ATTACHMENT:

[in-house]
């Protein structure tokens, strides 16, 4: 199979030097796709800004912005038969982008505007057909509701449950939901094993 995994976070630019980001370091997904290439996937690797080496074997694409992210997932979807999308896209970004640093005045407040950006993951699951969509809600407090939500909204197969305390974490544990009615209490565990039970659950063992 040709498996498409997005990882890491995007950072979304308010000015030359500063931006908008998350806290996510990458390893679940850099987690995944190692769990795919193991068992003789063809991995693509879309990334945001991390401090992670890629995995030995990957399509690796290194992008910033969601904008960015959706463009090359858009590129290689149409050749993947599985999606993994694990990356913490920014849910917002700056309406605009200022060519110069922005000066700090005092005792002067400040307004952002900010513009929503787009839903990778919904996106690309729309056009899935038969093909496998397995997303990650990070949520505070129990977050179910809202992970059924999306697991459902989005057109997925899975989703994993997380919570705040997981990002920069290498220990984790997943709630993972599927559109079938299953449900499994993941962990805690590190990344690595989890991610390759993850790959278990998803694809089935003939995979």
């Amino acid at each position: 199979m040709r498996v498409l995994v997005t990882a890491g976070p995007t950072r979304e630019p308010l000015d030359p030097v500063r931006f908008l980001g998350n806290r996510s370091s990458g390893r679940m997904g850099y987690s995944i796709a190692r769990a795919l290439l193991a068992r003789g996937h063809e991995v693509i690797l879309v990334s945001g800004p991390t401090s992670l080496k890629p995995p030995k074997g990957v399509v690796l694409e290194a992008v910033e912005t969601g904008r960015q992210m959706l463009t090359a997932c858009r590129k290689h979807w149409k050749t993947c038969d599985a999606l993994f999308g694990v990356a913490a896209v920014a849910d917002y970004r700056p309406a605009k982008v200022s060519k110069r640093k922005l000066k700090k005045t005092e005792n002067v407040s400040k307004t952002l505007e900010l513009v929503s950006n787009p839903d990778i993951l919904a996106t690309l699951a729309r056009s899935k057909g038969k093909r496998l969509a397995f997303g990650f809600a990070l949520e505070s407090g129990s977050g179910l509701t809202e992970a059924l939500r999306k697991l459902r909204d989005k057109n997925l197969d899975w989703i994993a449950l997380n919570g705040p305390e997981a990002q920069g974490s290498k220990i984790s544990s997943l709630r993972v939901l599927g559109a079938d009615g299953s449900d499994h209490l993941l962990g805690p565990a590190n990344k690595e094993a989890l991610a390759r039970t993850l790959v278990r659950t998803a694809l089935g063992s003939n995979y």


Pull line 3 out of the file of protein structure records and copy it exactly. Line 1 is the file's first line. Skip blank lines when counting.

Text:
């Amino acid at each position: 199979m040709r498996v498409l995994v997005t990882a890491g976070p995007t950072r979304e630019p308010l000015d030359p030097v500063r931006f908008l980001g998350n806290r996510s370091s990458g390893r679940m997904g850099y987690s995944i796709a190692r769990a795919l290439l193991a068992r003789g996937h063809e991995v693509i690797l879309v990334s945001g800004p991390t401090s992670l080496k890629p995995p030995k074997g990957v399509v690796l694409e290194a992008v910033e912005t969601g904008r960015q992210m959706l463009t090359a997932c858009r590129k290689h979807w149409k050749t993947c038969d599985a999606l993994f999308g694990v990356a913490a896209v920014a849910d917002y970004r700056p309406a605009k982008v200022s060519k110069r640093k922005l000066k700090k005045t005092e005792n002067v407040s400040k307004t952002l505007e900010l513009v929503s950006n787009p839903d990778i993951l919904a996106t690309l699951a729309r056009s899935k057909g038969k093909r496998l969509a397995f997303g990650f809600a990070l949520e505070s407090g129990s977050g179910l509701t809202e992970a059924l939500r999306k697991l459902r909204d989005k057109n997925l197969d899975w989703i994993a449950l997380n919570g705040p305390e997981a990002q920069g974490s290498k220990i984790s544990s997943l709630r993972v939901l599927g559109a079938d009615g299953s449900d499994h209490l993941l962990g805690p565990a590190n990344k690595e094993a989890l991610a390759r039970t993850l790959v278990r659950t998803a694809l089935g063992s003939n995979y």